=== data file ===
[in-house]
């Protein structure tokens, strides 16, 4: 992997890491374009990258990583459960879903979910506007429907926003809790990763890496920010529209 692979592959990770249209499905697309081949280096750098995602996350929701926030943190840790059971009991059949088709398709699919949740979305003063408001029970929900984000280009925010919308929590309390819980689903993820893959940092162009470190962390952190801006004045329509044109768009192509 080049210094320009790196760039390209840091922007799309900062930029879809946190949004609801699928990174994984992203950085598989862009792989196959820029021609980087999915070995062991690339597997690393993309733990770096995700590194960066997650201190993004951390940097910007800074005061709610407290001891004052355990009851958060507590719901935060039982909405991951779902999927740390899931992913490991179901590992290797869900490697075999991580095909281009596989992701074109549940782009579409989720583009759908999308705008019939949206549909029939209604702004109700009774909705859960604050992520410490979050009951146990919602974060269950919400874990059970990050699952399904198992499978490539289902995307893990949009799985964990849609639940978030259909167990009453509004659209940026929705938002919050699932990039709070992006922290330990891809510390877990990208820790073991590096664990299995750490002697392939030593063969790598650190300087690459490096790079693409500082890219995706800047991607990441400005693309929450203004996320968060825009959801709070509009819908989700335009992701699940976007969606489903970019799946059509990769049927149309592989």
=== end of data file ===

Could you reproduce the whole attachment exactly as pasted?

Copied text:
[in-house]
């Protein structure tokens, strides 16, 4: 992997890491374009990258990583459960879903979910506007429907926003809790990763890496920010529209 692979592959990770249209499905697309081949280096750098995602996350929701926030943190840790059971009991059949088709398709699919949740979305003063408001029970929900984000280009925010919308929590309390819980689903993820893959940092162009470190962390952190801006004045329509044109768009192509 080049210094320009790196760039390209840091922007799309900062930029879809946190949004609801699928990174994984992203950085598989862009792989196959820029021609980087999915070995062991690339597997690393993309733990770096995700590194960066997650201190993004951390940097910007800074005061709610407290001891004052355990009851958060507590719901935060039982909405991951779902999927740390899931992913490991179901590992290797869900490697075999991580095909281009596989992701074109549940782009579409989720583009759908999308705008019939949206549909029939209604702004109700009774909705859960604050992520410490979050009951146990919602974060269950919400874990059970990050699952399904198992499978490539289902995307893990949009799985964990849609639940978030259909167990009453509004659209940026929705938002919050699932990039709070992006922290330990891809510390877990990208820790073991590096664990299995750490002697392939030593063969790598650190300087690459490096790079693409500082890219995706800047991607990441400005693309929450203004996320968060825009959801709070509009819908989700335009992701699940976007969606489903970019799946059509990769049927149309592989």